According to poet T. S. Eliot, the “cruelest month” is April, but teachers, I’m sure, would disagree. Anybody who’s herding a group of tired-out kids through the post-winter break curriculum knows that it’s not April that’s really a challenge. It’s February, the shortest month with the longest days. The holidays are far behind, spring break is a century away, and the work goes on. And on. And on. Calling in sick four weeks in a row might seem tempting, but it’s not a good plan! There are more practical ways to get through February.
Give Your Classroom a New Look
Consider the physical environment where you and your students are currently being held captive. Look it over, and then change it. For instance…
- Rearrange the furniture. If you can’t do that, at least rearrange the kids in a new seating plan, and move your desk. Here’s a good article from last month’s Cool Web Sites that’s filled with ingenious ideas for using the space in your classroom. Try a couple of them to make your room more functional and appealing. And different!
- If your bulletin boards still say “Welcome back!” and feature a lot of autumn leaves, change them, too, for everyone’s sake! Check out these ways to revamp the bulletin boards you’ve been looking at for months:
- Don’t stop with the bulletin boards. Brighten up the rest of the room, and give it a new look without spending a lot of money. Get started by visiting this site and looking at the pictures of some cozy classrooms.
- Create a collection of photos you really like—pictures that are intriguing, inspirational, or just funny. Before class each day, project a new one onto the SmartBoard, a screen, or even a wall. Kids will look forward to seeing what’s waiting for them in your room. You will enjoy looking at the photos because they’re your favorites.
Plan a Game Day, & Don’t Feel Guilty About It
Kids learn a lot by playing games, especially good board games that develop thinking skills as well as social skills.
- You’ll find a list of excellent board games here. There’s also a good discussion of the ways students benefit from playing board games. Good to know in case somebody asks!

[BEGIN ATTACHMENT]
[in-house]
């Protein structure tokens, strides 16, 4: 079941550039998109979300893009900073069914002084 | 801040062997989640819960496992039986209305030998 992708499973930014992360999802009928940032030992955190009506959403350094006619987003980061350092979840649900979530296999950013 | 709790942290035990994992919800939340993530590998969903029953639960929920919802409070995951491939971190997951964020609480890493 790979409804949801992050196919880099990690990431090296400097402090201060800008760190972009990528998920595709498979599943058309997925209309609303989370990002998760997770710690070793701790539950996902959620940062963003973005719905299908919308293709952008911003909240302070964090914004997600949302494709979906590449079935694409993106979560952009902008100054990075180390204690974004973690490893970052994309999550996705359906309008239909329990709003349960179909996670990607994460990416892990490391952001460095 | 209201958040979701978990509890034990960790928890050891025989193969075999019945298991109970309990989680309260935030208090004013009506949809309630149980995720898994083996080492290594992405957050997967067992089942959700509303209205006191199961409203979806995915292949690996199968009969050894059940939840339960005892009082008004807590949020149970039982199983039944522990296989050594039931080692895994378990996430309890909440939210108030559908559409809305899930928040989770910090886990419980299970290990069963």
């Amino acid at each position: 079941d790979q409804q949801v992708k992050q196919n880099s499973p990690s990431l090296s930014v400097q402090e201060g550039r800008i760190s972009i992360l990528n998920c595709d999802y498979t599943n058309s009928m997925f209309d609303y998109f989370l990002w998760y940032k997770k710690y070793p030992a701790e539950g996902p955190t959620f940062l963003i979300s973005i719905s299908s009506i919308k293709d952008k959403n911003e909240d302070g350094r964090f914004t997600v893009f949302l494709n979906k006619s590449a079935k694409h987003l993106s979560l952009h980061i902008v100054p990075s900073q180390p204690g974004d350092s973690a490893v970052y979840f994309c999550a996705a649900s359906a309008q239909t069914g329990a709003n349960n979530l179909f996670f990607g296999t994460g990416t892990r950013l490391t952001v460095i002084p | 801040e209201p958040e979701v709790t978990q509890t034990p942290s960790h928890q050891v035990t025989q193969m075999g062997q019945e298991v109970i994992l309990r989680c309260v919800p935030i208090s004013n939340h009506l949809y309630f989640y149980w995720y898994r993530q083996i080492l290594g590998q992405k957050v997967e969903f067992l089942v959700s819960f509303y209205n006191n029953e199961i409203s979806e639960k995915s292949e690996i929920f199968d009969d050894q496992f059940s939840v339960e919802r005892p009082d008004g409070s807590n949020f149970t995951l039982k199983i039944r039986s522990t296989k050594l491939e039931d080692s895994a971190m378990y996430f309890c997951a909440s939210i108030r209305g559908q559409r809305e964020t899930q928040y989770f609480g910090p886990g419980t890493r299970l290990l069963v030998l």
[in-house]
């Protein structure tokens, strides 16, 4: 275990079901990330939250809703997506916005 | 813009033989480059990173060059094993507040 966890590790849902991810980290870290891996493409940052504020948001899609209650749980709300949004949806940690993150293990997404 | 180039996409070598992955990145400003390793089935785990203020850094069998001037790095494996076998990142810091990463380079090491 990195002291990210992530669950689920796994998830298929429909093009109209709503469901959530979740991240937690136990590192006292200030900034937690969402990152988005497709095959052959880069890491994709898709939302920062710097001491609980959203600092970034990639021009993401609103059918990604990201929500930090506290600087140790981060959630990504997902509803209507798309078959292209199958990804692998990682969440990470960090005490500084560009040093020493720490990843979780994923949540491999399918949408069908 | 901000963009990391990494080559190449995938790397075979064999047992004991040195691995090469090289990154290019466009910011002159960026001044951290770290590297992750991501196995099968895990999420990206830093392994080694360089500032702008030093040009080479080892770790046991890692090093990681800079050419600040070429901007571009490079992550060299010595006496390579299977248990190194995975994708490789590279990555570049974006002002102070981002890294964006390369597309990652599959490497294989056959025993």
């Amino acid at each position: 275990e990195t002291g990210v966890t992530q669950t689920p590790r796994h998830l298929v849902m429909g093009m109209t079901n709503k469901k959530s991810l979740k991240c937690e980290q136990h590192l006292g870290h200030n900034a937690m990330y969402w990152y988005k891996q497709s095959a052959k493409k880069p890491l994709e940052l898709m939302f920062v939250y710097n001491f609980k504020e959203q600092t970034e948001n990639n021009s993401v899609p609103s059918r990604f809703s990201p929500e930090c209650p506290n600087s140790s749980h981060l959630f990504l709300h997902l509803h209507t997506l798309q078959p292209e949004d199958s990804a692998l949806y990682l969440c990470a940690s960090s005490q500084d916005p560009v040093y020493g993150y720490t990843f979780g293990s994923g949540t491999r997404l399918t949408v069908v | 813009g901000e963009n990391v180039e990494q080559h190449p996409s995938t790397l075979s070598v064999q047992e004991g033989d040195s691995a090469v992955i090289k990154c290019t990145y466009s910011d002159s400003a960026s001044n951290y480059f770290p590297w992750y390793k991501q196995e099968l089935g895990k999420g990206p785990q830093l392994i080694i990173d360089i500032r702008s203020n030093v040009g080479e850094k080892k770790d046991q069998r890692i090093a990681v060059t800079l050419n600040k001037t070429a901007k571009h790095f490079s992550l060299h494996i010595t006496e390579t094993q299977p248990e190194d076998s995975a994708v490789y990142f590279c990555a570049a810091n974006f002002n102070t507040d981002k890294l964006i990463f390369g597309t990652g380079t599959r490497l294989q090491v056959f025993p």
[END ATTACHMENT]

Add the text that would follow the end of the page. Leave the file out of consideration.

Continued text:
- Some board games are now designed specifically to develop critical thinking skills in teens and tweens. This site lists six of them.
Another great way to use board games in class is to give students a hands-on activity in which they work in teams to make games related to whatever they’re studying.
- Here’s a lesson plan and rubric for an activity in which students create a board game over a novel.
- With this lesson plan, students design a board game over the Revolutionary War.
Before writing a board game activity for your class, look on line for what you need. You may find one that’s just right or one you can revise a little to suit your purpose. After each team makes a board game, let the teams swap games and have fun playing them.
Video games, no doubt, would be really popular on Game Day. Happily, there are now many video games with strong educational value that are also fun to play. If you have the technology resources that allow students to access video games and apps, here are some good ones you might want to use.
- The video games listed at this site are designed to develop math and English skills.
- This page at edutopia is a great place to shop for good video games related to many subjects.
Watch a Movie, & Deal With Standards Later
You deserve a break today, and so do your students! Watching a good movie together is time well spent; it offers some relief from the daily routine and gives everybody a chance to unwind before hitting the books again. Furthermore, there’s much to be learned from a quality film, and it isn’t hard to use one as a springboard to learning something of value.
If the idea of enjoying a movie now and dealing with the standards later seems worrisome, there’s a solution for that! This web site offers free standards-based lesson plans over 350 feature films, with lesson plans for numerous subjects and grade levels.
The winning strategy for getting through the long days of February, I’m convinced, is change, so dare to be different this semester. I’ll see you again in March, the month when spring starts to feel like a real possibility. Until then, remake your classroom, let the games begin, and remember that movies are always better with popcorn!
This is a guest post from eNotes Staff Writer, Susan Hurn. Susan is a former high school English teacher and college instructor. She loves writing for eNotes and also enjoys good books, creative writing, and all things related to history.
Let us know if you’re interested in contributing to the eNotes blog.